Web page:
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Tackling tax avoidance could end world hunger, say IF campaigners



A quarter of the money that poor countries lose because of tax dodging multinational companies would be enough to eradicate global hunger by 2025, according to Enough food for Everyone IF campaigners.

Spokesperson Melanie Ward said, “Tax dodging is immoral and indefensible wherever it takes place, but in the poorest states in the world it has a particularly high human cost. To allow billions to be drained out of poor countries and into tax havens, while millions of people still go hungry is scandalous.”

The claim comes as David Cameron prepares to lead a G8 members meeting into tax reforms and recent controversial episodes involving tax avoidance by huge companies.

“The pervasive corporate secrecy supplied by tax havens is at the root of the problem”, said Ward.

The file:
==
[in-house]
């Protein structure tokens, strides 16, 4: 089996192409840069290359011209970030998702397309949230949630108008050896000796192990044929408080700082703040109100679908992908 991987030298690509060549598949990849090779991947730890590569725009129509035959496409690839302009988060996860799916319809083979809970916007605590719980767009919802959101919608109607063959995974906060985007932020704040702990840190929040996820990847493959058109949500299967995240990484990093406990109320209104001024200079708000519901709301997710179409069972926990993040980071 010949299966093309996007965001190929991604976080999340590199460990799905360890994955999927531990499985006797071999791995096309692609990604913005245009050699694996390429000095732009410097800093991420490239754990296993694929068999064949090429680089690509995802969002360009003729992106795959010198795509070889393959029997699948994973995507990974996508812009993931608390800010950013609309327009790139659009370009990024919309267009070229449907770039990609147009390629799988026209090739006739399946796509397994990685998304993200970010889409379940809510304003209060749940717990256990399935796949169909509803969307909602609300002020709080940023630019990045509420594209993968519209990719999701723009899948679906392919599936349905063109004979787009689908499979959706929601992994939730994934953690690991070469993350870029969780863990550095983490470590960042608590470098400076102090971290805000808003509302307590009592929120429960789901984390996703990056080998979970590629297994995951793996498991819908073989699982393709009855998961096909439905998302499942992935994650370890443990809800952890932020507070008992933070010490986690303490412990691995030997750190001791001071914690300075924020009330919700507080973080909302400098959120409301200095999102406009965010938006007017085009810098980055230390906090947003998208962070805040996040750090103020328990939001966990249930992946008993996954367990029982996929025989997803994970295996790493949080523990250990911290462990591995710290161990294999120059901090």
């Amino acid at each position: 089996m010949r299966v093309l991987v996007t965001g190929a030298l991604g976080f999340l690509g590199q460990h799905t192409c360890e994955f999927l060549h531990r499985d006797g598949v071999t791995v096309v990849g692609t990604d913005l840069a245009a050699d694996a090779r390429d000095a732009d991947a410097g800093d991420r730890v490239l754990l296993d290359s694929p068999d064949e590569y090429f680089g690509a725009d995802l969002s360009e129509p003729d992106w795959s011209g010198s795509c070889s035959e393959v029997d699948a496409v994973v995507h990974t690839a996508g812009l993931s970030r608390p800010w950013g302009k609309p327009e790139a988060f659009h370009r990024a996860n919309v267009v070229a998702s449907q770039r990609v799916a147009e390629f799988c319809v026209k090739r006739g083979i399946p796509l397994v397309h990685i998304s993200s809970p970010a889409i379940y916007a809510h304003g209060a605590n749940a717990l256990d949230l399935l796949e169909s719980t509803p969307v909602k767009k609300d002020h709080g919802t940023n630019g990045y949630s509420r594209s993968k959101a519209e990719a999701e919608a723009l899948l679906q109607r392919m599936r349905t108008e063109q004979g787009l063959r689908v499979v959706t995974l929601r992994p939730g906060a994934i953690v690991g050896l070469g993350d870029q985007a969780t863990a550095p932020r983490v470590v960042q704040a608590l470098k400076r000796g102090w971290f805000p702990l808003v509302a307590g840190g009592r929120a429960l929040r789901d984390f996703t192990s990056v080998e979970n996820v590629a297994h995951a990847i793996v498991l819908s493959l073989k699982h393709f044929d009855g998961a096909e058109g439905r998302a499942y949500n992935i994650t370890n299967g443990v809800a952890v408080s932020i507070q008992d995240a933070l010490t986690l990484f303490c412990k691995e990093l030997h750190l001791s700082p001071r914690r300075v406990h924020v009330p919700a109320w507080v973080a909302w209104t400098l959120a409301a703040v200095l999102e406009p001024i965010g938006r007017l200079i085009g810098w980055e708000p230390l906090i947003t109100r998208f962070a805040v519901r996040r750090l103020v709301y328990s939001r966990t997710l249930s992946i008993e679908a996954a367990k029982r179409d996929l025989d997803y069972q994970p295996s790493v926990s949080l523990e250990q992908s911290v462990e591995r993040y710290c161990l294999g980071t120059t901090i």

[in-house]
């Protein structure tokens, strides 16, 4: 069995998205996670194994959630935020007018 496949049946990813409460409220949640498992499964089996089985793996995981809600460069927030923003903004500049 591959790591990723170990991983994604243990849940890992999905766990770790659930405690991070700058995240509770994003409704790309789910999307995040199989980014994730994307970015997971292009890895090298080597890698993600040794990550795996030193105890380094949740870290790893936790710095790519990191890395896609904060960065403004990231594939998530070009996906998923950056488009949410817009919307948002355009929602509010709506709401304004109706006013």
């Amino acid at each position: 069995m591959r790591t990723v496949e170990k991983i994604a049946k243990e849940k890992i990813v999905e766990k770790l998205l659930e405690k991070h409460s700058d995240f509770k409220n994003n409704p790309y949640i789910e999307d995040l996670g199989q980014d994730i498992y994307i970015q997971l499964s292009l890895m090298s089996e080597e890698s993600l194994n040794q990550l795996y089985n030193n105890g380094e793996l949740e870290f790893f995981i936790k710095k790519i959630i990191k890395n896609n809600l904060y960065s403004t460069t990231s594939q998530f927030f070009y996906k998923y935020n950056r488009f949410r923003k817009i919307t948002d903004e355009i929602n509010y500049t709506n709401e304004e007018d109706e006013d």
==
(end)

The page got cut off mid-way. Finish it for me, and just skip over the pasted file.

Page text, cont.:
According to the IF campaign, which organised an anti-hunger rally in London last week to spread its message, a crackdown on tax dodging would significantly help fight hunger and malnutrition, which affect  870 million people worldwide.

Ward added worried that a G8 members deal might leave poor countries behind: “The time for change is right now

“David Cameron has a once in a lifetime opportunity to help secure an end to tax dodging in poor countries in the coming days as he hosts the world’s richest club: the G8.

“But as things stand, we are in grave danger of a G8 deal which leaves poor countries out in the cold, and which fails to demolish the walls of secrecy provided by tax havens and phantom firms.”

“The prime minister must act urgently to deliver a deal that works for the world’s poorest countries as well as its richest.”

Further reading:

World governments commit billions to tackle malnutrition in poor countries

Cameron: ‘social investment can be a great force for social change on the planet’

Tackle food waste to tackle inequality, government report says

Charities used in offshore tax avoidance scam

Aggressive tax avoidance keeps on hitting the headlines